You say Rurouni Kenshin: Kyoto Inferno; I say criminality and lawlessness in transitioning societies-A A +A
The Point Being
Friday, August 29, 2014
IT COULD very well just be part of the post-final exam syndrome, but watching the first installment of Rurouni Kenshin: Kyoto Inferno got me thinking about criminality and lawlessness in societies transitioning from say, colonialism to post-colonialism, or from armed conflicts to stability.
The story of the Japanese manga character Himura Kenshin, the lead star in the film and also known as Hitokiri Battosai, is set against the early days of the Meiji period that signaled the transition of Japanese society from its feudal past in the days of the Shogunate to its modern form.
Kenshin, who had sworn off killing, found himself being asked to confront the assassin who had succeeded him, Shishio Makoto who planned to avenge himself by attacking and destabilizing the Meiji Government. Shishio, his elite assassins called the Juppongatana or Ten Swords, and the rest of his army planned to set fire to Kyoto and take over Japan.
Shishio’s violent ways reminded me of the findings of the 2011 World Development Report (WDR) that noted the rise of criminal violence in Central America despite political peace. Other reports have also noted that societies where political processes such as peace talks had been successfully concluded could find themselves mired in criminal activities.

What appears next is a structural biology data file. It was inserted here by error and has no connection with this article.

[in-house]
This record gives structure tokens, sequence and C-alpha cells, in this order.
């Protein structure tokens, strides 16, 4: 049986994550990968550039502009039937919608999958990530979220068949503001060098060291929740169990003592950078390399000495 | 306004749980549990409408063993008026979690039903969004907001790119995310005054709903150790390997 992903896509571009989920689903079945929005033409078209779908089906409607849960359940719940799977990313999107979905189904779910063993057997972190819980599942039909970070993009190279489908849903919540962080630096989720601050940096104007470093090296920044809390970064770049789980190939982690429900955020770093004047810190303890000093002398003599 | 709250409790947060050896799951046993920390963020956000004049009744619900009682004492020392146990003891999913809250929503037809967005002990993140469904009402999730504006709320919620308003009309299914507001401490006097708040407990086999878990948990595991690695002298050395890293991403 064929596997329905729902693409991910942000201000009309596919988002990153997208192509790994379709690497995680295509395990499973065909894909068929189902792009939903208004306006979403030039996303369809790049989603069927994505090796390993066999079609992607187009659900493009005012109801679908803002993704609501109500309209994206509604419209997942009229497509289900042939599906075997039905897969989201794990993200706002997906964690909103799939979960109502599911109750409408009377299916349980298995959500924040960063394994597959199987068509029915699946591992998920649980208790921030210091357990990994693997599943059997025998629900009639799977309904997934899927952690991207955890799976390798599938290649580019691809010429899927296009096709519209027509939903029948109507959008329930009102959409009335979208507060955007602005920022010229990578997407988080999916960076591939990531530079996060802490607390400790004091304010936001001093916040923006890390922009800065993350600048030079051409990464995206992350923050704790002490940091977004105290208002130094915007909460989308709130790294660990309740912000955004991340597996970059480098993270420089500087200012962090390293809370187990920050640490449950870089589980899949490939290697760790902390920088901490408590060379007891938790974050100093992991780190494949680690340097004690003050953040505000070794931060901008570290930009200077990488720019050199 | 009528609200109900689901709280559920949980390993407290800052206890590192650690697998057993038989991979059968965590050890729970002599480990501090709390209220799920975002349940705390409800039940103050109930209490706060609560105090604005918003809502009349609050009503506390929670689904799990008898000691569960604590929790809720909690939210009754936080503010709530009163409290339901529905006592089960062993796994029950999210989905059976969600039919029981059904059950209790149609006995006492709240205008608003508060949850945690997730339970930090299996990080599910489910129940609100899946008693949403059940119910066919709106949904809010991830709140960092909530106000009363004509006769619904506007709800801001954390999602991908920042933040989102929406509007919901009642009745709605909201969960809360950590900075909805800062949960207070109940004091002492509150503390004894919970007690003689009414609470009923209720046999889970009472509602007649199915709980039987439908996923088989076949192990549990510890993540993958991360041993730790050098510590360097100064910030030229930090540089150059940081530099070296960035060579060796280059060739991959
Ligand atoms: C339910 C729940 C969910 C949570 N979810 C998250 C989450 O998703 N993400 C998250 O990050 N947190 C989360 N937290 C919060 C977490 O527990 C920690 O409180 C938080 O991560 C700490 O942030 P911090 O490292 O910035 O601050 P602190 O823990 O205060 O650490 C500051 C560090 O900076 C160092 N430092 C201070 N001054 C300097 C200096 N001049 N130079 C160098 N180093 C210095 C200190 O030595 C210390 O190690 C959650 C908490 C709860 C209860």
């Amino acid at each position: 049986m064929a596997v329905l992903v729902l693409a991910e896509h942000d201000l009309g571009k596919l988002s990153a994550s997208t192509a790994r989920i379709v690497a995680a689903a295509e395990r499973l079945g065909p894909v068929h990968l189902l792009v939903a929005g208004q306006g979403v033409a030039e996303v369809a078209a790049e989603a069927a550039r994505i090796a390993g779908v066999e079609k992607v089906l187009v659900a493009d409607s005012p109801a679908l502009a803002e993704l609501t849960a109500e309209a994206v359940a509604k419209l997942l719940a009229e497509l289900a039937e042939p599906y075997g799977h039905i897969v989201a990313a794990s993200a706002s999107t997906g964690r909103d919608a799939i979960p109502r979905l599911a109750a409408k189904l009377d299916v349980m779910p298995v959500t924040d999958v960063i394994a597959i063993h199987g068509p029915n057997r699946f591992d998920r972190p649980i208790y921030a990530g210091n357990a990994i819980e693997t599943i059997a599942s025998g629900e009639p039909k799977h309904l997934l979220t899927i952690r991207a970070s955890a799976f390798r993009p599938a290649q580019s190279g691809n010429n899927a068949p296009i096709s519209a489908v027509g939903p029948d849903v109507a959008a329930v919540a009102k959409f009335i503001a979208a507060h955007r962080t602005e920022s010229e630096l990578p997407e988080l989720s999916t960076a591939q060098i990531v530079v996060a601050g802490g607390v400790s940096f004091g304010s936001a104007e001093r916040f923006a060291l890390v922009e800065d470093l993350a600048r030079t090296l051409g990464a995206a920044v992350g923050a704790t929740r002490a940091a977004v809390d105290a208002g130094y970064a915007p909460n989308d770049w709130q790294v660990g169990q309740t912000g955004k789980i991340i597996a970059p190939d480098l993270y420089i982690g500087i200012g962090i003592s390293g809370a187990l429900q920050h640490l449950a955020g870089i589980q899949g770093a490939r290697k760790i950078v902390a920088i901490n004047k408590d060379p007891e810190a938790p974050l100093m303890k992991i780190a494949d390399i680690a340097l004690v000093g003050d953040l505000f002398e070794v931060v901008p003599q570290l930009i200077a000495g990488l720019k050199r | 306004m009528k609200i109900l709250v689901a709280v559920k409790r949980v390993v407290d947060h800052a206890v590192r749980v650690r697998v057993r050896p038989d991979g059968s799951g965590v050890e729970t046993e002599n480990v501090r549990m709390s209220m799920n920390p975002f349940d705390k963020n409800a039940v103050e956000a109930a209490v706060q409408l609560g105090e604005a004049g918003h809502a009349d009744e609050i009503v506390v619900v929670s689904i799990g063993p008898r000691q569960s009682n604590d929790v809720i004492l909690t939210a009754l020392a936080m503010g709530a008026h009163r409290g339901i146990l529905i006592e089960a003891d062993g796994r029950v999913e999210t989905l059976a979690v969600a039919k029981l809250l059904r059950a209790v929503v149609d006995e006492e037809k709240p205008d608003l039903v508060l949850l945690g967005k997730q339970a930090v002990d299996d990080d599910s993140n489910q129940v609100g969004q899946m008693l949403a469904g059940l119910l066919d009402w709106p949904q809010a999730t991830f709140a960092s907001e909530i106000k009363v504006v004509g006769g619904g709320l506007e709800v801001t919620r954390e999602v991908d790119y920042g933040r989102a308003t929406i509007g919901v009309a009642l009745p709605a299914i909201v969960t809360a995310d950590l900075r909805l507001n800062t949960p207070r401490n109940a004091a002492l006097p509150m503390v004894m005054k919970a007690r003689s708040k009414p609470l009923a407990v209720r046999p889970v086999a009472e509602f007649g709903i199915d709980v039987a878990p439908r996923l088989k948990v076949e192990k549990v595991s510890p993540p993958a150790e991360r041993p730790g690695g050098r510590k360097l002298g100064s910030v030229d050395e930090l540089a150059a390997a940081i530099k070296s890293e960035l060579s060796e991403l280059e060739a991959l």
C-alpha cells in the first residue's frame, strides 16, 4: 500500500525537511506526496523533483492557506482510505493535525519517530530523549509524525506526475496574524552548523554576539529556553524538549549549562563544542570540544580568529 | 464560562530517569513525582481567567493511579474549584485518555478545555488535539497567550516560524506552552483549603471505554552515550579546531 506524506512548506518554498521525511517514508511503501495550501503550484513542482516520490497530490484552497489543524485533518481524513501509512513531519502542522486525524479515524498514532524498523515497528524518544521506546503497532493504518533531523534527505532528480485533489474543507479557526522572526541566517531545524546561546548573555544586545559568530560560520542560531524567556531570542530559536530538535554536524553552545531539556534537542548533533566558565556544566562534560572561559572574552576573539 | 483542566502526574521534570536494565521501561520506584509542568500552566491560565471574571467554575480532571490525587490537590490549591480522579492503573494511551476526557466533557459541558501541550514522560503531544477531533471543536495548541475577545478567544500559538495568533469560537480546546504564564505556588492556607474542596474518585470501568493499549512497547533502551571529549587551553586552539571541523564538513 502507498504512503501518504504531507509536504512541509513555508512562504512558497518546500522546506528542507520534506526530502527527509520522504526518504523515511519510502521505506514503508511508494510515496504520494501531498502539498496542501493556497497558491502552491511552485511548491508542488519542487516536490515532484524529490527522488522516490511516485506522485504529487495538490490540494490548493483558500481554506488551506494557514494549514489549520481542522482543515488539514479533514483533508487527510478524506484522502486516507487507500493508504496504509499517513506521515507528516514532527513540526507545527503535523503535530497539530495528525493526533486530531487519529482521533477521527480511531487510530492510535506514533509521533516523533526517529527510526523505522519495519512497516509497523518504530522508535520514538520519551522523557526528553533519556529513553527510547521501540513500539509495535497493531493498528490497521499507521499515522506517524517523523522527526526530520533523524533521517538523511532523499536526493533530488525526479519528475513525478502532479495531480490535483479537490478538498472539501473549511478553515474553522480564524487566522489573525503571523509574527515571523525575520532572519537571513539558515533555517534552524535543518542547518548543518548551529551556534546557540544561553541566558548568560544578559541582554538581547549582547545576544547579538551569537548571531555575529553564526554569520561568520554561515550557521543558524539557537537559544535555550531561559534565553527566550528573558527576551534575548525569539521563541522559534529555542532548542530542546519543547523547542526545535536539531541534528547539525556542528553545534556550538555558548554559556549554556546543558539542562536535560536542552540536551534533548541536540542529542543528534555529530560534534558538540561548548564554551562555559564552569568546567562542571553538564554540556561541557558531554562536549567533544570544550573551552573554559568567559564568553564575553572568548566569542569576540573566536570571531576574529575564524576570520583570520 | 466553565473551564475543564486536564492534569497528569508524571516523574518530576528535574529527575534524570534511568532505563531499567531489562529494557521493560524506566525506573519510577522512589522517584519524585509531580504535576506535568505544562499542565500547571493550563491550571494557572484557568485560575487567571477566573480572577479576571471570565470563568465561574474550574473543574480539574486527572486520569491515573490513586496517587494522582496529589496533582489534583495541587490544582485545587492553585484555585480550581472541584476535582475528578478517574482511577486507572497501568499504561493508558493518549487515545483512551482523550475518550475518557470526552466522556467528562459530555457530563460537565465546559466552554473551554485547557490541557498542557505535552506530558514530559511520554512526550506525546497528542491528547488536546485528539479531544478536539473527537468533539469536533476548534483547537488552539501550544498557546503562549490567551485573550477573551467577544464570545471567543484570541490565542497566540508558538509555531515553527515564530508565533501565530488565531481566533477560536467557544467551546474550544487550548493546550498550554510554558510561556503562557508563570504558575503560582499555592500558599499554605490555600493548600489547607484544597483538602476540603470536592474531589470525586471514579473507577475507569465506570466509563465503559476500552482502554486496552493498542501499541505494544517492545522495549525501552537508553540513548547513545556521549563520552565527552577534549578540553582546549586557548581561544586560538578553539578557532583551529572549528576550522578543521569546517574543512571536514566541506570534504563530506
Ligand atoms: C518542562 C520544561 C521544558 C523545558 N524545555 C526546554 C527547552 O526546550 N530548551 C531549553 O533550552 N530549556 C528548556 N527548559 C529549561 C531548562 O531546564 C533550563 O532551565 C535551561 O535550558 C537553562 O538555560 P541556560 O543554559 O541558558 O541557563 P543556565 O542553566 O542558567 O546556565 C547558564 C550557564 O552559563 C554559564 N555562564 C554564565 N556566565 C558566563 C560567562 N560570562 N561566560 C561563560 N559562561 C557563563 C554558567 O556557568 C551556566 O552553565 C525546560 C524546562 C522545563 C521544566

Criminality and lawlessness victimize the very same communities that endured armed conflicts and their effects. Cited as explanations were the high incidence of loose or unregulated firearms, the lack of viable economic opportunities for former combatants, and the inability of governments and other authorities to enforce order.
John L. Comaroff and Jean Comaroff in Law and Disorder in the Postcolony asserted that criminality in postcolonial societies was a) not just a reaction to economic lack; b) not only about unchecked power, whether of the State or other elements; and c) not a matter of slippage from norms that can be expected during shifts and transitions.
For Comaroff and Comaroff it is simplistic to say that criminality is the opposite of the rule of law and the formal workings of markets. Instead, criminal violence in post-colonies mimics and takes on the vestiges, trappings and substance of law and markets, and creates a sense of social order. Criminal activity can take on the functions often associated with law and markets—facilitating access, making decisions, and creating arrangements. We have seen examples of these in situations where legitimate interests such as businesses and even service providers approach and transact with holders of firepower in contested areas such as warlords.
In the movie, Shishio had managed to control several villages across Japan and it could be imagined that his word held sway as law in those areas. Back again to Comaroff and Comaroff, in these settings criminality would not just be at the fringes of social life. Rather criminals and lawless elements get to redefine and reconfigure “norm and transgression, regulation and exception” perhaps even more effectively than the law, markets and culture-bearing and norm-setting institutions like schools and religions.